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Bujeon Market Town

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Everything Is 1 Dollar Here

The largest market in Busan, and almost definitely the biggest I’ve ever visited anywhere, is in the central neighborhood of Bujeon. Calling it a market town is no mere hyperbole — just the covered portion comprises a full grid of streets and alleys, and you can easily get lost in its chaotic, densely crowded streets.

Bujeon-Market-Town

If Bujeon were closer to our apartment, we’d be there daily. Everything under the sun is sold at the market, from food to household goods and electronics. We saw a woman peddling puppies (presumably as pets), a flea market of vintage clothing, bakeries selling sweets, squiggling octopuses and squids. Pots, pans, aprons, fruits, spices. Everything a Korean kitchen could ever possibly need. Should your kitchen need a cook, I’m sure you could talk one of the thousands of sweet old ladies working there into coming home with you.

And it’s unbelievably cheap. A bag of chili powder which was twice the size of the bag I’d just bought from a supermarket was half the price at Bujeon. For less than a buck, Jürgen and I shared a strange rice-cake which was shaped and served like a corn dog, complete with ketchup and mustard. Then, after being offered samples, I picked up two delicious green-tea doughnuts for about $0.60.

Bujeon has its own subway stop, and is within easy walking distance of Seomyeon, which is basically the apex of downtown Busan. Definitely worth a look.

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June 30, 2012 at 11:34 pm Comments (0)

Jagalchi Fish Market

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The largest fish market in South Korea is found in downtown Busan, next to the busy shopping area of Nampo-dong and adjacent to the Lotte Aqua Mall. That it occupies such a valuable, central location speaks to how important the fish trade has always been to the city.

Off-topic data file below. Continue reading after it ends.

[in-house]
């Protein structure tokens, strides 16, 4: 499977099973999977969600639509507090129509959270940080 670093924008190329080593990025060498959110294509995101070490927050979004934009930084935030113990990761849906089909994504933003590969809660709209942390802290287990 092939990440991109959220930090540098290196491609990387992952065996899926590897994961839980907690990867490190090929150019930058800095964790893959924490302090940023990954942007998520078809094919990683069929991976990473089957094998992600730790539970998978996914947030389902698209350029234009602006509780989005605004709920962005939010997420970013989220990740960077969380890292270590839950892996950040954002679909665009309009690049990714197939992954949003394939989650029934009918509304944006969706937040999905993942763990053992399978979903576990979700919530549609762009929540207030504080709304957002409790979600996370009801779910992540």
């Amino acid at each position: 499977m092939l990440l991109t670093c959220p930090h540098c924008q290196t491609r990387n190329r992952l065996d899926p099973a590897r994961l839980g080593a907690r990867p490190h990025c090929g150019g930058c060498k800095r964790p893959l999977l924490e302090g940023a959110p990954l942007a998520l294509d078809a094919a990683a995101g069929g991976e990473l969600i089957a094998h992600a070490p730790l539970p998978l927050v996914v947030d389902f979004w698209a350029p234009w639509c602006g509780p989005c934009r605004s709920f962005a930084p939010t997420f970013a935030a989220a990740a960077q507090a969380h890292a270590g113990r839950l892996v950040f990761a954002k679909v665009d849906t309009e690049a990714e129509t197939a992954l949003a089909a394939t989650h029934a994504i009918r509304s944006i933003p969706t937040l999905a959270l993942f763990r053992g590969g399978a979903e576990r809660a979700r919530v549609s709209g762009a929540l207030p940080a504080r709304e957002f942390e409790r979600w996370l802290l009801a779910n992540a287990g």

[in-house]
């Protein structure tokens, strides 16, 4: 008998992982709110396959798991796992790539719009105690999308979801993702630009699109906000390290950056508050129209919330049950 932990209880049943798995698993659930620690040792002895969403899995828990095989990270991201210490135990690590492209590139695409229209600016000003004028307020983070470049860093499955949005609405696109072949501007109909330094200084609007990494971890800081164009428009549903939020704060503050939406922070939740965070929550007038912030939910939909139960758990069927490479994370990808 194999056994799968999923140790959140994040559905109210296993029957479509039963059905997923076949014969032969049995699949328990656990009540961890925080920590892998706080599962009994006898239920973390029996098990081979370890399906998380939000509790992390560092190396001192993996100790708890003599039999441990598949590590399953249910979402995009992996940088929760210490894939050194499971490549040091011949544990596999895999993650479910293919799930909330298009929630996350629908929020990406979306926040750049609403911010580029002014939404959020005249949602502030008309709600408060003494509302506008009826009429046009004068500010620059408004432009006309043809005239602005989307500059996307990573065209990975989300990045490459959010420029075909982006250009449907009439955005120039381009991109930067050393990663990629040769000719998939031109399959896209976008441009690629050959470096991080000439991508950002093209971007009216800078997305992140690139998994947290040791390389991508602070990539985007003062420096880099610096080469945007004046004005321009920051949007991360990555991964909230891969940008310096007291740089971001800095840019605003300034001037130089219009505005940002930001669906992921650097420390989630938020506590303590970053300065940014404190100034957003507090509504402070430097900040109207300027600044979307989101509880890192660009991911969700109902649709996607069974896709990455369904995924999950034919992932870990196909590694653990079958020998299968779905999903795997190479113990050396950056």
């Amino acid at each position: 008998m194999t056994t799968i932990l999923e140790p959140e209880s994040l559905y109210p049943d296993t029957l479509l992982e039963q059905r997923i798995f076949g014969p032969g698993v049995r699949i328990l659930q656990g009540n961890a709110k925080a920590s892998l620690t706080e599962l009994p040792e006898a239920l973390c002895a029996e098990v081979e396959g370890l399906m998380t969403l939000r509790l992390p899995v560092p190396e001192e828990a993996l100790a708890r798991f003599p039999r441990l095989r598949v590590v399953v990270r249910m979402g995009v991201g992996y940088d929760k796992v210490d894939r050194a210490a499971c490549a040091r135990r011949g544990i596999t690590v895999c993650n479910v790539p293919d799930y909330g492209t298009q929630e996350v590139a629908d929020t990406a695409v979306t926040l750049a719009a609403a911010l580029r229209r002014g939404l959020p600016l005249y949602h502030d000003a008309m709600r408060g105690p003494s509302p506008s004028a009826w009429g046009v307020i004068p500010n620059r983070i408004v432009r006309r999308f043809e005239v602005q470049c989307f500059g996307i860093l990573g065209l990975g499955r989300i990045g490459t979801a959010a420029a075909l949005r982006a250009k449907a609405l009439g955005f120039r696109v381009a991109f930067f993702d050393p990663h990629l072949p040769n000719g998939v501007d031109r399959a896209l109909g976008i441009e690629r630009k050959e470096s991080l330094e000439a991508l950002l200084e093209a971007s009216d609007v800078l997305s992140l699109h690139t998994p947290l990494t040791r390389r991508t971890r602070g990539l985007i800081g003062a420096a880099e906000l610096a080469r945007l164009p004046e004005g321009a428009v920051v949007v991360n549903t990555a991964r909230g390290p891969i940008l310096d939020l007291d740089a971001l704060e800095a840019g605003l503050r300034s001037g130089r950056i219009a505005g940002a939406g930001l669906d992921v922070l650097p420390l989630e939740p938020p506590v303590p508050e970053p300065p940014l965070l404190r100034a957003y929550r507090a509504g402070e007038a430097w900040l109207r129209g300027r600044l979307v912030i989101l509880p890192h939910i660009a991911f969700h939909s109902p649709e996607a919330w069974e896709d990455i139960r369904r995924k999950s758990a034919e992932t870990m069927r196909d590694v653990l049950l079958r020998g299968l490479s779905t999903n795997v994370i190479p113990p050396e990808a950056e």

Cheap Fish

The market is massive and seems to go on forever. Thousands of stands with what must be billions of fish compete with each other for customers, and there’s no doubt who’s in charge: the hardened, crafty women known as the Jagalchi Ajumas. “Ajuma” means “married woman”, and these ladies conduct almost all the business at the market, whether that’s the business of beheading a fish, prying open a clam, or haggling with a customer. Most likely, they could do all of these things simultaneously.

We were amazed during our visit; the Jagalchi Market is like an aquarium, with every sort of fish imaginable and some species I’d never seen before. Among countless others, I saw colorful shrimp the size of trout, blowfish, shark, sea urchins, monkfish, mollusks, and the slightly off-putting penis fish.

Of course, the big difference between this and an aquarium is that these fish are waiting to die. To be ripped apart in the most horrific ways imaginable and then consumed. I saw a group of eels who had been skinned alive, still squiggling around in their pail. There’s enough material here to fuel a thousand gore flicks… just substitute “human” for “octopus”. That’s what was running through my head, as I watched a group of plucky octopuses working together to climb out of their bucket, only to be whacked in the head by their insidious Ajuma keeper. Soon, she would choose one to hack to pieces and then serve as a still-twitching meal. Hollywood, take note.

There are a few different sections of the Jagalchi market. We started in the outdoor zone, with a nice view over the port, and then moved into the Dry Fish area, where dried sardines, kelp and cod are sold in unbelievable volume. The centerpiece of the market, though, is the new Shindonga building, built in 2006. The exterior design features white winged shapes, creating the impression of giant seagulls descending onto the building. Inside are yet more stands and restaurants where you can eat sashimi; similar to the Millak sashimi hall we visited, but on a different scale.

We had a great time in Jagalchi — it’s one of the absolute highlights of Busan.

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June 24, 2012 at 2:32 am Comments (3)